PCS History

Beginning June of 1974, Ralph H. Earle, PhD founded PCS, opening an office in an OB/GYN practice in Scottsdale. Within a few years, Dr. Earle established a group private practice which grew to eight psychologists and built the current facility. PCS has assembled an outstanding team since 1974. In 1988 his son, Marcus Earle, PhD, joined PCS and the two continued to work together developing the practice.  Training is valued at PCS and during Dr. Marcus Earle’s tenure over 80 interns have passed through their practice.

 

Multi-Disciplinary Approach

From its inception, PCS used a multi-disciplinary approach to provide individualized treatment and integrate the skills and styles of highly trained, nationally recognized health professionals. A pioneer in intensive outpatient therapy, PCS has long been considered the option for difficult cases. The current intensive model evolved in 1993 through the integration of approaches utilized by Dr. Ralph Earle and Marilyn Murray as well as the organizational skills of Dr. Marcus Earle. This comprehensive approach to treatment, which includes psycho-education, groups, individual, couples, and family therapy sessions, has proven to be an effective recovery strategy.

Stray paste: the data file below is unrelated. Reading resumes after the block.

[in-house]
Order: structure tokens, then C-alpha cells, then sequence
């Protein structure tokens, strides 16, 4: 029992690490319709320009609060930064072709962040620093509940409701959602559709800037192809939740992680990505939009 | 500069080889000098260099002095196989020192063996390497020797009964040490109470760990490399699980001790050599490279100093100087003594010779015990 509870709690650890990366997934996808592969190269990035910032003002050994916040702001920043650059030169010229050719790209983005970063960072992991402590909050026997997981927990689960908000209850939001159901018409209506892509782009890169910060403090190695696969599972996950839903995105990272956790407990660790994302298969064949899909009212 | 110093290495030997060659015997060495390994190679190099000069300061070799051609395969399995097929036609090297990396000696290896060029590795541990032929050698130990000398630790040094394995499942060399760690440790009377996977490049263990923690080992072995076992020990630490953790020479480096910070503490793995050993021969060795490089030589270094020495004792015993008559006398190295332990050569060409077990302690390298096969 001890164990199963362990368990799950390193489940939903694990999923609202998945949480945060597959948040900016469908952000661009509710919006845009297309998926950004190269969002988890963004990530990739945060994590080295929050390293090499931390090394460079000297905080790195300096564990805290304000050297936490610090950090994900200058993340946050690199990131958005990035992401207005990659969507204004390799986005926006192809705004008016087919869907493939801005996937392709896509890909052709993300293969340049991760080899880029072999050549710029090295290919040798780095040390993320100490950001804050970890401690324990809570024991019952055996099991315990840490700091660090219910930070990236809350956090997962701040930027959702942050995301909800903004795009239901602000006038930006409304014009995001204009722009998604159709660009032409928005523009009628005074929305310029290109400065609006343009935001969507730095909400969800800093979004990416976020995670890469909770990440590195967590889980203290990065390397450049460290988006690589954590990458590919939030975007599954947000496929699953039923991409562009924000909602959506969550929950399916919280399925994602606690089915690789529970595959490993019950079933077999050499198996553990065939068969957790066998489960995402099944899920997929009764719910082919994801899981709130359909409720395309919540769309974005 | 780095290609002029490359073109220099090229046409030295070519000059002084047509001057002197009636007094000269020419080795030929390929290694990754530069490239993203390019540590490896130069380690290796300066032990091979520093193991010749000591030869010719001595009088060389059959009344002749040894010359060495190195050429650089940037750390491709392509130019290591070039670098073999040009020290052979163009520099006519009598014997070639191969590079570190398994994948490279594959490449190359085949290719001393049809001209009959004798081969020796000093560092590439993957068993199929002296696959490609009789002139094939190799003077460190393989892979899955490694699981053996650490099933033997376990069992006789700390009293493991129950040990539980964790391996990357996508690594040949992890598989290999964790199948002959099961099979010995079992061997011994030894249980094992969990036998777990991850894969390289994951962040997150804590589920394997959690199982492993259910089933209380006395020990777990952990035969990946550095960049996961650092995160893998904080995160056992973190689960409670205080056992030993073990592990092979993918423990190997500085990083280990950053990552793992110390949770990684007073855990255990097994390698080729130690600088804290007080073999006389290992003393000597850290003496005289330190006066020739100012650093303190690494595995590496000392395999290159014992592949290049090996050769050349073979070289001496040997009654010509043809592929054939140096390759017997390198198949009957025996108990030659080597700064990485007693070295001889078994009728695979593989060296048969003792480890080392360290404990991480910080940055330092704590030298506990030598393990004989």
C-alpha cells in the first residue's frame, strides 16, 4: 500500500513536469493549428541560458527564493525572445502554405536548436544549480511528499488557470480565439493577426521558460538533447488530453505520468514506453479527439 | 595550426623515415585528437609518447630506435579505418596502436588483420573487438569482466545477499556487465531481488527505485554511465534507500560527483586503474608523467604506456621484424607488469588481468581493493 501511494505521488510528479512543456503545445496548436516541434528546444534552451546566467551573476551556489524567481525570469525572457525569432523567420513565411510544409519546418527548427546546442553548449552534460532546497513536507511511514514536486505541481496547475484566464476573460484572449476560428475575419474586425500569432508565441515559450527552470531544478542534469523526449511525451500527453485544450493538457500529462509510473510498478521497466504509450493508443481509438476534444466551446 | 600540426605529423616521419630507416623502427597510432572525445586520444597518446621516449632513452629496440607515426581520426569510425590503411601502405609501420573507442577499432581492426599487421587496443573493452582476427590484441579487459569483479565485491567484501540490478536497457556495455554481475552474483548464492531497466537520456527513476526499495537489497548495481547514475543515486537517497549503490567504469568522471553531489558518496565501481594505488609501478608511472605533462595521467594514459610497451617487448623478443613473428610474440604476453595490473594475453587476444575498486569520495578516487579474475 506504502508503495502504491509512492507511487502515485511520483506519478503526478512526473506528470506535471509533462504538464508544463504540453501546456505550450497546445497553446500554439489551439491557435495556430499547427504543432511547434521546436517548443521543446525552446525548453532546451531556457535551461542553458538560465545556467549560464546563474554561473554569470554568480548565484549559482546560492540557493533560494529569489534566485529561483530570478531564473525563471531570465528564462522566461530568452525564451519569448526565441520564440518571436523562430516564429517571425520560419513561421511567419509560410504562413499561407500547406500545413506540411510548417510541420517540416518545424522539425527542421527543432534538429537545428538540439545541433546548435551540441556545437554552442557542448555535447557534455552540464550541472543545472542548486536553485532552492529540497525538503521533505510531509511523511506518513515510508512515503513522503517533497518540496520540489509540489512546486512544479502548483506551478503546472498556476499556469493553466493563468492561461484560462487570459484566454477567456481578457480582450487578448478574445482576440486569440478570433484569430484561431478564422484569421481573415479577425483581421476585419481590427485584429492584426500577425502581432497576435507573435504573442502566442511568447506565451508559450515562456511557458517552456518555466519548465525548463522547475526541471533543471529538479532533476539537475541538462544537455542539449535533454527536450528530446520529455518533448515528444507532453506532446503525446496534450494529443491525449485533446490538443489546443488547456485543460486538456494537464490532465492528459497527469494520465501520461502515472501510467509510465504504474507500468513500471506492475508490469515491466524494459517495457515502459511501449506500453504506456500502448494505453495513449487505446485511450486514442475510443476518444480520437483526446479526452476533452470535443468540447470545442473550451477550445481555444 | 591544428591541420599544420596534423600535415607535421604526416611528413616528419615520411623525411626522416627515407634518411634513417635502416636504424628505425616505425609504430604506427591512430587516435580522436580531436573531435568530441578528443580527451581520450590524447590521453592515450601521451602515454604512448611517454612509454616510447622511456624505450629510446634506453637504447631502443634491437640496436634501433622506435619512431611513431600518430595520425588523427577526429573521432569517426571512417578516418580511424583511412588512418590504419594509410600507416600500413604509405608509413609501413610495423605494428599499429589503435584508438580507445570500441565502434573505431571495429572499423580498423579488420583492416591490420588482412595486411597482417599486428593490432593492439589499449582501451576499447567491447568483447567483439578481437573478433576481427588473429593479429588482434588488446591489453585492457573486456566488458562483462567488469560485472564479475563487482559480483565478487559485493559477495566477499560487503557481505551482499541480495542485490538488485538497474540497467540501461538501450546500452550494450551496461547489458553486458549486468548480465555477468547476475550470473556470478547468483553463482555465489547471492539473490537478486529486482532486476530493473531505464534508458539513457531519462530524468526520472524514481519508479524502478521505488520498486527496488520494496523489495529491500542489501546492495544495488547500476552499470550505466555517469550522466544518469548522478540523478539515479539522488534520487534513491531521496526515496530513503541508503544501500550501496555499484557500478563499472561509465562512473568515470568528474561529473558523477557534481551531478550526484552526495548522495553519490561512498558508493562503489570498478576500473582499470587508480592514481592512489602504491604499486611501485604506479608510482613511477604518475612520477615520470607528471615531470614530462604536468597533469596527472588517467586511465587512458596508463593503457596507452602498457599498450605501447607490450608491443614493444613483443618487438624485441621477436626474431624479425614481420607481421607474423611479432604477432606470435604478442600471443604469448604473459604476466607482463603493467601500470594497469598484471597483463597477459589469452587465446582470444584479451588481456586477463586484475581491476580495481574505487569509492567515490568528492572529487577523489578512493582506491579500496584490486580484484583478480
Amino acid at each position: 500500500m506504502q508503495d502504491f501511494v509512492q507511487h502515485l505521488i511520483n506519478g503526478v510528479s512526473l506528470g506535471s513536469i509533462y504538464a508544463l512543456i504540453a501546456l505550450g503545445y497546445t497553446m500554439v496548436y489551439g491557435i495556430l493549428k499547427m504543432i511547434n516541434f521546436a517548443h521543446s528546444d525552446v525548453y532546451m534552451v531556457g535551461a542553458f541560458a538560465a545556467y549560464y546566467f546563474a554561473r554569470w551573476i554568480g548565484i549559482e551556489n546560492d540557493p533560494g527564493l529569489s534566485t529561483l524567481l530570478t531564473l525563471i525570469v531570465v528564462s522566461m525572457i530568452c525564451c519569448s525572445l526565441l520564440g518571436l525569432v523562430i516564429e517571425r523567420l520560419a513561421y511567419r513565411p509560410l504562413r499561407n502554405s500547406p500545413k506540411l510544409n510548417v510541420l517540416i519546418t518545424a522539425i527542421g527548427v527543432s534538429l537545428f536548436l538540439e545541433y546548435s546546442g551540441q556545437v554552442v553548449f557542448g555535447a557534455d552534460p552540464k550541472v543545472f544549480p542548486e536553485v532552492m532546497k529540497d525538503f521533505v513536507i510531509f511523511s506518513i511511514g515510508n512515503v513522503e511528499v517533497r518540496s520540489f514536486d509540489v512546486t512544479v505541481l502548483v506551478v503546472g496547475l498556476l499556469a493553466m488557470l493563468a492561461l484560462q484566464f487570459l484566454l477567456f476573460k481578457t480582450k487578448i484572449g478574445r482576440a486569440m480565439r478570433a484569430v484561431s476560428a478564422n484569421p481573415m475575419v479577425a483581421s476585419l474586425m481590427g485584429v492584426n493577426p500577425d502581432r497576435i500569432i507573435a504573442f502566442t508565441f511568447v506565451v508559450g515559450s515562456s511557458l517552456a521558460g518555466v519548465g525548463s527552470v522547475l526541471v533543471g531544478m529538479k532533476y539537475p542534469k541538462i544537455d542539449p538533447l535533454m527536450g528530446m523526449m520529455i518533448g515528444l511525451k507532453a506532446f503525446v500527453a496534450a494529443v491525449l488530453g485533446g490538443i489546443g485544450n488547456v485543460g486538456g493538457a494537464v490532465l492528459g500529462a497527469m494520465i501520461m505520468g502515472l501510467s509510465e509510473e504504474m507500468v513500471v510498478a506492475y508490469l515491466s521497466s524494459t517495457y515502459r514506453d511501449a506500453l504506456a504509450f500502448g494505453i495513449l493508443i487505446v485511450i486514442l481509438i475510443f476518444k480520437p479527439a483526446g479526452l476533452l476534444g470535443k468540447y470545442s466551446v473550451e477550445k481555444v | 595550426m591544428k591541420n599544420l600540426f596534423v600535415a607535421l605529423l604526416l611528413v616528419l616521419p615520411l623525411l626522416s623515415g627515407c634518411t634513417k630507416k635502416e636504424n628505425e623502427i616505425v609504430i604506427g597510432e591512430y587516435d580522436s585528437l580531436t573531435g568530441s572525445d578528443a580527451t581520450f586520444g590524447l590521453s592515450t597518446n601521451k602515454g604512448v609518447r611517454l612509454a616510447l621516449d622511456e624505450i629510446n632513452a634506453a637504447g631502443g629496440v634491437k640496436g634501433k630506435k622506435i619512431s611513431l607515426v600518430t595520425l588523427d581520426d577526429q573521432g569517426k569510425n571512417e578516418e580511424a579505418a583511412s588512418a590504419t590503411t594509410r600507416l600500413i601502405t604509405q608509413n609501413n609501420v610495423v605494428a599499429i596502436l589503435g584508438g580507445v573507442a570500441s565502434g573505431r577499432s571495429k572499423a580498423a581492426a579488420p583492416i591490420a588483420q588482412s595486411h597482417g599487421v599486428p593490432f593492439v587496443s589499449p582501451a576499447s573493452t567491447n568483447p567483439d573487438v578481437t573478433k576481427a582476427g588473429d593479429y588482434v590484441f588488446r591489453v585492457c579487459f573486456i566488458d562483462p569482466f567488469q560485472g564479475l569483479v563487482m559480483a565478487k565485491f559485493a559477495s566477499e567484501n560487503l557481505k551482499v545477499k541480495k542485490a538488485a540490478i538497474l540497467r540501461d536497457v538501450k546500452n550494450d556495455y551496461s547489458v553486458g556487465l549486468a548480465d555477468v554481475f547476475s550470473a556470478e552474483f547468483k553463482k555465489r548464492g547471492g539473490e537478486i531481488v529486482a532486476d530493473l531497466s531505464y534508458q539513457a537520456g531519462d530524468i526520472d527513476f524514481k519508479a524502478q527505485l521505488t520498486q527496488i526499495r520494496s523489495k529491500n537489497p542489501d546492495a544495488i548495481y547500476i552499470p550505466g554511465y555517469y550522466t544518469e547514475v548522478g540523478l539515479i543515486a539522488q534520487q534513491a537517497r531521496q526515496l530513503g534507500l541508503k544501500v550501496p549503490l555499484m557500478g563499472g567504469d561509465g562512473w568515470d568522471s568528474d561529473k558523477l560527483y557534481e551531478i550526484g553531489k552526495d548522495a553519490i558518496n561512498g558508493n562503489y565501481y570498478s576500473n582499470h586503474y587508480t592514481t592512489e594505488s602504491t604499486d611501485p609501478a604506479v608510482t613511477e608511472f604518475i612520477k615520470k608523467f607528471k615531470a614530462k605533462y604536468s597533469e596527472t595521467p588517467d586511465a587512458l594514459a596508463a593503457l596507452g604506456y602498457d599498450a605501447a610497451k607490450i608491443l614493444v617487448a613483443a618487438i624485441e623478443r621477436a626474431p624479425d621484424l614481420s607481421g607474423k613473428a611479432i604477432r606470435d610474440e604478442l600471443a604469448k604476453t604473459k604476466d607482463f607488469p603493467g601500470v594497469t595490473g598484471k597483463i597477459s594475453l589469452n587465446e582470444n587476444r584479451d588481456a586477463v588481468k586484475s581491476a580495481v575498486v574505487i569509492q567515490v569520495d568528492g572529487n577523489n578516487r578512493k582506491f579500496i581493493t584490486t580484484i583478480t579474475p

Consequently, although the PCS team provides treatment for a broad range of psychological disorders and family/relational issues, the practice has developed a unique niche and international recognition in the treatment of sexual addiction for the both the addict and their partners. The PCS Intensive Model — Steps to Health and Wholeness – has proven to be especially effective in identifying the negative core beliefs, family of origin issues, and trauma which interfere with long-term recovery.

 

Our Contribution

The treatment of clergy missionary personnel and those who struggle to have the financial resources to receive quality therapy services is another distinct value of PCS. As an ordained minister, Dr. Ralph Earle with the help of Dr. Marcus Earle founded the New Hope Educational Foundation in order to provide healing and restoration to those who could not typically afford the PCS Intensive Outpatient Program.